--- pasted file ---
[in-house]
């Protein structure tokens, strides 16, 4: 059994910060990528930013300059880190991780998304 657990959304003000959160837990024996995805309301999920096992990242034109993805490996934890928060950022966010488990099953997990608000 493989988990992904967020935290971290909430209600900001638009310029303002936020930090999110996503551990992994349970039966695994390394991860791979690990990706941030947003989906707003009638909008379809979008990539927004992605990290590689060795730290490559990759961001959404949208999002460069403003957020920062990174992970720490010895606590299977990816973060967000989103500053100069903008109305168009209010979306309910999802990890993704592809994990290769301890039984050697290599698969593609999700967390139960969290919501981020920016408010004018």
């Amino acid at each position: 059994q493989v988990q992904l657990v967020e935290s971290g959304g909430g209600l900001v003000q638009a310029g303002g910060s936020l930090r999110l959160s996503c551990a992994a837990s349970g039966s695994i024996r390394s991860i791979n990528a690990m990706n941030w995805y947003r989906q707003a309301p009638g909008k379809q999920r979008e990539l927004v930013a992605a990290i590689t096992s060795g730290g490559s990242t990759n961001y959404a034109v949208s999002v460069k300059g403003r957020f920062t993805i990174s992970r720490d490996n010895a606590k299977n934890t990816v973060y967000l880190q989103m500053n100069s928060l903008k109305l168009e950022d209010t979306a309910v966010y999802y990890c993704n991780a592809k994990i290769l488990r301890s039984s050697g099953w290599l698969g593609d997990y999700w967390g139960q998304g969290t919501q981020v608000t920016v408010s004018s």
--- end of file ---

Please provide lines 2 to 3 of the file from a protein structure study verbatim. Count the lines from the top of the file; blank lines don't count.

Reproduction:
């Protein structure tokens, strides 16, 4: 059994910060990528930013300059880190991780998304 657990959304003000959160837990024996995805309301999920096992990242034109993805490996934890928060950022966010488990099953997990608000 493989988990992904967020935290971290909430209600900001638009310029303002936020930090999110996503551990992994349970039966695994390394991860791979690990990706941030947003989906707003009638909008379809979008990539927004992605990290590689060795730290490559990759961001959404949208999002460069403003957020920062990174992970720490010895606590299977990816973060967000989103500053100069903008109305168009209010979306309910999802990890993704592809994990290769301890039984050697290599698969593609999700967390139960969290919501981020920016408010004018």
């Amino acid at each position: 059994q493989v988990q992904l657990v967020e935290s971290g959304g909430g209600l900001v003000q638009a310029g303002g910060s936020l930090r999110l959160s996503c551990a992994a837990s349970g039966s695994i024996r390394s991860i791979n990528a690990m990706n941030w995805y947003r989906q707003a309301p009638g909008k379809q999920r979008e990539l927004v930013a992605a990290i590689t096992s060795g730290g490559s990242t990759n961001y959404a034109v949208s999002v460069k300059g403003r957020f920062t993805i990174s992970r720490d490996n010895a606590k299977n934890t990816v973060y967000l880190q989103m500053n100069s928060l903008k109305l168009e950022d209010t979306a309910v966010y999802y990890c993704n991780a592809k994990i290769l488990r301890s039984s050697g099953w290599l698969g593609d997990y999700w967390g139960q998304g969290t919501q981020v608000t920016v408010s004018s």